At least one of the mechanisms of damage for dementia and other forms of cognitive impairment, as well as neurological disorders, is oxidative damage produced by free radicals that strip electrons from molecules throughout the human body. The free radicals result from exposure of human beings to a plethora of environmental toxins, nutritional deficiencies resulting in a lack of antioxidants, and primarily from normal metabolic processes related to mitochondrial activity such as cellular respiration (particularly in the aging brain), damaging cell membrane lipids, DNA, and proteins in the brain and throughout the body (Daffner, 2010; Stough et al., 2012).

Another mechanism, when not functioning optimally, the process of methylation takes part in the creation of neurotransmitters, derivation of methionine from homocysteine, and production of cell membranes. Dao-Mei et al. (2010) studied 662 elderly participants, 57.1 percent women, and statistically confirmed a direct correlation between homocysteine levels and cognitive dysfunction. Cardiovascular function is also negatively affected by elevated homocysteine levels, which may cause inflammatory processes that lead to pathology when elevated (Dao-Mei et al., 2010; Jia, McNeill, & Avenell, 2008).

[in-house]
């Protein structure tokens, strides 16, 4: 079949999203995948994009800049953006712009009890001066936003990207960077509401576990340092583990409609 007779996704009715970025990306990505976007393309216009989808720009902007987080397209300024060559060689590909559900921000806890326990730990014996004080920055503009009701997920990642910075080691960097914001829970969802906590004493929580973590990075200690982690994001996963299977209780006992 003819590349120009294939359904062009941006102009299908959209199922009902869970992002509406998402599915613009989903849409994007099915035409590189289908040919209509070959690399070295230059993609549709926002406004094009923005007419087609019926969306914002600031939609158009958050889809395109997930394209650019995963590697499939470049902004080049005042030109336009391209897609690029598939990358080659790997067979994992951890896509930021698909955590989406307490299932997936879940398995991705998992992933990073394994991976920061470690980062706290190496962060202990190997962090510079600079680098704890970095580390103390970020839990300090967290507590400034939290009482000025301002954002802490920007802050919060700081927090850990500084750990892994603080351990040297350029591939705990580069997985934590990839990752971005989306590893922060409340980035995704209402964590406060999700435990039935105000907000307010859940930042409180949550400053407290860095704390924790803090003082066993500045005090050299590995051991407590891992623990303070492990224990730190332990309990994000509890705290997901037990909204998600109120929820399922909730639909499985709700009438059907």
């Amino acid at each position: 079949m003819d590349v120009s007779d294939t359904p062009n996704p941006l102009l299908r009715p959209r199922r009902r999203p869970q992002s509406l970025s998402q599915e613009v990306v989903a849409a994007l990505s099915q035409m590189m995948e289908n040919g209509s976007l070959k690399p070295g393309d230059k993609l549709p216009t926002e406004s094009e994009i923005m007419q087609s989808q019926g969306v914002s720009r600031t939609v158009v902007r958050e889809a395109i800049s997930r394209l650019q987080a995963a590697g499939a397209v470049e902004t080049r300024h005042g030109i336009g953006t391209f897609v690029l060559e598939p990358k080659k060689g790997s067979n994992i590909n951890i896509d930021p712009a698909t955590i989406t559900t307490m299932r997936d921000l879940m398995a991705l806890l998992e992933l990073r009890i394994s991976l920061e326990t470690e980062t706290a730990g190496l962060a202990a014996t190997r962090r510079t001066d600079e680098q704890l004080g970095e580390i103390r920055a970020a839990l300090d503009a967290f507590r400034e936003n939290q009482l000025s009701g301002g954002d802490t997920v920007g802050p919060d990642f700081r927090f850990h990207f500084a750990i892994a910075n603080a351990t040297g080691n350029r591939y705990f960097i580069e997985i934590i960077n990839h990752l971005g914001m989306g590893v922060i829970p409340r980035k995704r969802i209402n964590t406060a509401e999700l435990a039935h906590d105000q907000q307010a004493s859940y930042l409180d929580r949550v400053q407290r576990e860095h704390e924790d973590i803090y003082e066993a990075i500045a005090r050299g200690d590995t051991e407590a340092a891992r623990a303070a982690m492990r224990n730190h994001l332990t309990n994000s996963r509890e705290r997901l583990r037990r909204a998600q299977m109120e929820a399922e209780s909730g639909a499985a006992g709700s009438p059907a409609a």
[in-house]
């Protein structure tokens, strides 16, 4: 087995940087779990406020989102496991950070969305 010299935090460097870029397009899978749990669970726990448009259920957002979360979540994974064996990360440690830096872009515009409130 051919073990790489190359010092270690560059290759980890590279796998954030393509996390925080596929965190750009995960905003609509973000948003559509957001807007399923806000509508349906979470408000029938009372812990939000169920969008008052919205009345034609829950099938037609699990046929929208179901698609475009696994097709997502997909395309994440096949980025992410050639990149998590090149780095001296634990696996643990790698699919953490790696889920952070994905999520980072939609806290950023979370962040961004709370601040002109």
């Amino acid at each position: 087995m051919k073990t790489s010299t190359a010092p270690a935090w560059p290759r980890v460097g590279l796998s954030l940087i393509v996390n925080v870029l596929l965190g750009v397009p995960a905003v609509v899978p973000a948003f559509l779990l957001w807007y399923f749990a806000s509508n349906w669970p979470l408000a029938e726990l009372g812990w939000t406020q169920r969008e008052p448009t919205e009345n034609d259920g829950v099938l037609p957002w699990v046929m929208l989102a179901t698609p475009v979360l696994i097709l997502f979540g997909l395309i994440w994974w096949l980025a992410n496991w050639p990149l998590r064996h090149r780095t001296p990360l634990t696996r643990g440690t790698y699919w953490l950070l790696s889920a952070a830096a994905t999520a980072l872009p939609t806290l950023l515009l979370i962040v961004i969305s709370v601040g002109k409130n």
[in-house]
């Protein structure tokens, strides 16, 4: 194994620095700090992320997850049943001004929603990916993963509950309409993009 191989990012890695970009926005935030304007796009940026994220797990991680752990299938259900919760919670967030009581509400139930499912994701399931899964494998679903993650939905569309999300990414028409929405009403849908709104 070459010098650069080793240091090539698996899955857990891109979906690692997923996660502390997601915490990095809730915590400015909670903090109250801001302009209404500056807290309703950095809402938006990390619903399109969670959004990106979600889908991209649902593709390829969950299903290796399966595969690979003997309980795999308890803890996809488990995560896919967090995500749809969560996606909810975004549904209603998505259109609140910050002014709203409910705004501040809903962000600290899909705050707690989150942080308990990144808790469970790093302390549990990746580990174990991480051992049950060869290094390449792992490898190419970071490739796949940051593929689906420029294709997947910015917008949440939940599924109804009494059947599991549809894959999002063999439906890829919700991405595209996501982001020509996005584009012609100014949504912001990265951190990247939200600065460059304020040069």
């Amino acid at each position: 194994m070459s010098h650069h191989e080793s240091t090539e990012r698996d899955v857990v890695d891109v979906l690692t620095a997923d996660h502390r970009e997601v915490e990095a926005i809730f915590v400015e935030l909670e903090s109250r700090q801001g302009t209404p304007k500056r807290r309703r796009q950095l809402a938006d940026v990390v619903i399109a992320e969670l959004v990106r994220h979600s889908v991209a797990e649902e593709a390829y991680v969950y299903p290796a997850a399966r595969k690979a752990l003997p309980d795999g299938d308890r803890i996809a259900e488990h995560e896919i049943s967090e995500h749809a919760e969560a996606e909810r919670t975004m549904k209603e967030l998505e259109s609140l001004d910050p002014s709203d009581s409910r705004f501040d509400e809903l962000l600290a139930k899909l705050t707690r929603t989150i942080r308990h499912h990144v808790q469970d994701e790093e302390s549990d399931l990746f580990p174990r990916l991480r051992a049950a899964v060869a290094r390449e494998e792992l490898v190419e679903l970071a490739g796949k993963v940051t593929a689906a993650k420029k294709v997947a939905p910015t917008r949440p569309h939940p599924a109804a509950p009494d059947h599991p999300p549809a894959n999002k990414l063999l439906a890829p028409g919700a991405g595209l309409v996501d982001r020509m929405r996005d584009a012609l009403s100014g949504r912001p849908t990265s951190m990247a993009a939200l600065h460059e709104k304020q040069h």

According to Kagawa (2012), telomeres are involved in additional mechanisms of damage through shortening and eventual programmed cell death (cellular senescence). Aging is established partly by the lengths of telomeres, the base material at the end of DNA (chromosomes) that is involved in cellular replication. Telomere length shortens over time with each cycle of replication, reducing mitochondrial activity with each cycle, until the material is gone and cell death occurs (Kagawa, 2012).